Karakalpaks are a people with a rich history, distinct traditions and customs. They are optimistic and focused on achieving great goals for the development of their homeland and the whole Uzbekistan.

Like other regions of the country, Karakalpakstan assigns a big part to educating the comprehensively advanced and healthy young generation. For example, during the summer holidays more than three thousand boys and girls of the Aral Sea region have been traditionally provided with free passes to summer camps in Tashkent and Samarqand regions. The children, who stay at home, are taken care too. They are offered six children’s health camps in the picturesque corners of the republic, including Orol Bolalari (Children of the Aral Sea), one of the oldest in Ellikkala district.

“Founded in 1977, our camp was initially located on the Aral Sea shore in Muynakdistrict, closer to the 1990s it was moved to Takhtakupyr district, and in 1991 it was built in Ellikkala district of the Ohchakul lakeside in the area of most favorable natural climatic conditions. Today, the history of the camp is featured by the only ship on the waterfront, which we brought with us on the Amudaryo River,” says the director of the health camp Qurbonnazar Qalandarov. “We still receive children from different parts of Karakalpakstan, but most of them come from the settlements with severe climatic conditions. Over a thousand of schoolchildren improve their health here throughout the summer. Along with the cultural and recreational program, the camp program includes classes provided by representatives of various ministries and departments to expand children’s outlook, to optimally combine the useful with the pleasant.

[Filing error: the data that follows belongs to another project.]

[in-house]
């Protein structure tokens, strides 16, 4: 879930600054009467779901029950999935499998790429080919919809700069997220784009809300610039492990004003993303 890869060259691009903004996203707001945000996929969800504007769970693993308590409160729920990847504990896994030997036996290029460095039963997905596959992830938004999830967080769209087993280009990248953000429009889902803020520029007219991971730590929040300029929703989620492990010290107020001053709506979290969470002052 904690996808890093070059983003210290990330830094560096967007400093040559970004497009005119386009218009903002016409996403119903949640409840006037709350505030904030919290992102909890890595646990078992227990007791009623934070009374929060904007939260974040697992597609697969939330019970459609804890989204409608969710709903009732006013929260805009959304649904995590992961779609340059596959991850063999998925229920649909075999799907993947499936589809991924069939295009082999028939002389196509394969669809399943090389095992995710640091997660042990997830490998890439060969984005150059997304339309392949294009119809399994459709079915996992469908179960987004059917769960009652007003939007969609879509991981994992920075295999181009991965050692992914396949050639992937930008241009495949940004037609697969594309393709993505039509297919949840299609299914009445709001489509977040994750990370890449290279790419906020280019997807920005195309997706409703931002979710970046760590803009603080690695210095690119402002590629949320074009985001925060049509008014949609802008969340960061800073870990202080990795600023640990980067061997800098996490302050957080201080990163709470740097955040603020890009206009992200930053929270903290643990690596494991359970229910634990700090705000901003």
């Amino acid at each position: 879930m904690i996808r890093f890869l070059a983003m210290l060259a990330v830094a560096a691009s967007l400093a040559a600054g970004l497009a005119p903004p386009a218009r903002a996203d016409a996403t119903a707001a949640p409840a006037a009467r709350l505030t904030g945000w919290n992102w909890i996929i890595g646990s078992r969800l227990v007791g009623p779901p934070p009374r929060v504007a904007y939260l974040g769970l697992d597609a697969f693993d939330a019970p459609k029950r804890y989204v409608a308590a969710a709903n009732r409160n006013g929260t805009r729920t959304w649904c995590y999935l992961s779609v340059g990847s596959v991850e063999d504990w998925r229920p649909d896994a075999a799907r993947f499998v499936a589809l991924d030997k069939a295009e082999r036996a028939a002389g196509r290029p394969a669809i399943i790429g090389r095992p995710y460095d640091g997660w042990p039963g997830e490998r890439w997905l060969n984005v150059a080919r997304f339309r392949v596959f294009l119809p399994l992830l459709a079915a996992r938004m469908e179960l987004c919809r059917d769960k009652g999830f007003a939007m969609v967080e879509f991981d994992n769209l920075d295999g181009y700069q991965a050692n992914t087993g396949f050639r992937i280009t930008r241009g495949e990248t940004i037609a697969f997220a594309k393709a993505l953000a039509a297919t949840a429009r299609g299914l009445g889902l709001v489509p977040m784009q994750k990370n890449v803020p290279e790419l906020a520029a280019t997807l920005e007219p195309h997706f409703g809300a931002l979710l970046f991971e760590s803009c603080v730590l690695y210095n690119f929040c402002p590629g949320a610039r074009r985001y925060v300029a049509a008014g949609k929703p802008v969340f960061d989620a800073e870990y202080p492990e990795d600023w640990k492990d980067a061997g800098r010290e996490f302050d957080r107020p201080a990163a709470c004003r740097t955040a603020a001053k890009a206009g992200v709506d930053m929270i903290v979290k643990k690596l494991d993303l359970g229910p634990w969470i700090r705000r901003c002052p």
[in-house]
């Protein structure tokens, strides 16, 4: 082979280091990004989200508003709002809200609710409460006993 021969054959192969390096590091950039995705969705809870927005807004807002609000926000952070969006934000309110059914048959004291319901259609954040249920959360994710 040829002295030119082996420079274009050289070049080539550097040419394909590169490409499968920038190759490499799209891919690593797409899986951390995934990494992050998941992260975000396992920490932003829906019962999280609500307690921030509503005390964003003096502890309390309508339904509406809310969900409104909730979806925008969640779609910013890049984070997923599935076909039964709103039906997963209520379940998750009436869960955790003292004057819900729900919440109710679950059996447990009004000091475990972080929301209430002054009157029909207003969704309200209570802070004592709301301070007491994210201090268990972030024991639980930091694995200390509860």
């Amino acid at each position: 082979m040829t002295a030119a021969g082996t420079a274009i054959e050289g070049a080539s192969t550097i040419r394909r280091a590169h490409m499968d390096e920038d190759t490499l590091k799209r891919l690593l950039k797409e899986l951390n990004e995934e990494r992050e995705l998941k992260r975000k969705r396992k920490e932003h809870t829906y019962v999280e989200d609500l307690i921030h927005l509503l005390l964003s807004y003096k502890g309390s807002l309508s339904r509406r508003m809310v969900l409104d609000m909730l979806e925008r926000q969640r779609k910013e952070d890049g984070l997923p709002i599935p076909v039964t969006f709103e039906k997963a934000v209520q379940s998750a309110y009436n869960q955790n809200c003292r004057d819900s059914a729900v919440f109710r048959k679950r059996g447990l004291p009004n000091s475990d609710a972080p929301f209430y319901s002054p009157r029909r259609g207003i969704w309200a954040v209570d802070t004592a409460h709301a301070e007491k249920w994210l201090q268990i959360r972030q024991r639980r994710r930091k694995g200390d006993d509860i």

Meanwhile, the school, academic lyceum and vocational college graduates face responsible cares: they are busy with preparations for entering educational institutions. The vocational training system in Karakalpakstan, like in the whole Uzbekistan, provides every boy and girl with a profession and specialty in demand, thus ensuring specialists for all sectors of the economy. New educational institutions have been opened over the recent years, and the existing ones were transformed. For example, based on the needs of the labor market, this year the Amudaryo Vocational College of Transport was transformed into the Amudaryo Vocational College of Transport and Services, and the Takhtakupyr Vocational College of Construction and Municipal Services – into Takhtakupyr Vocational College of Construction and Transportation.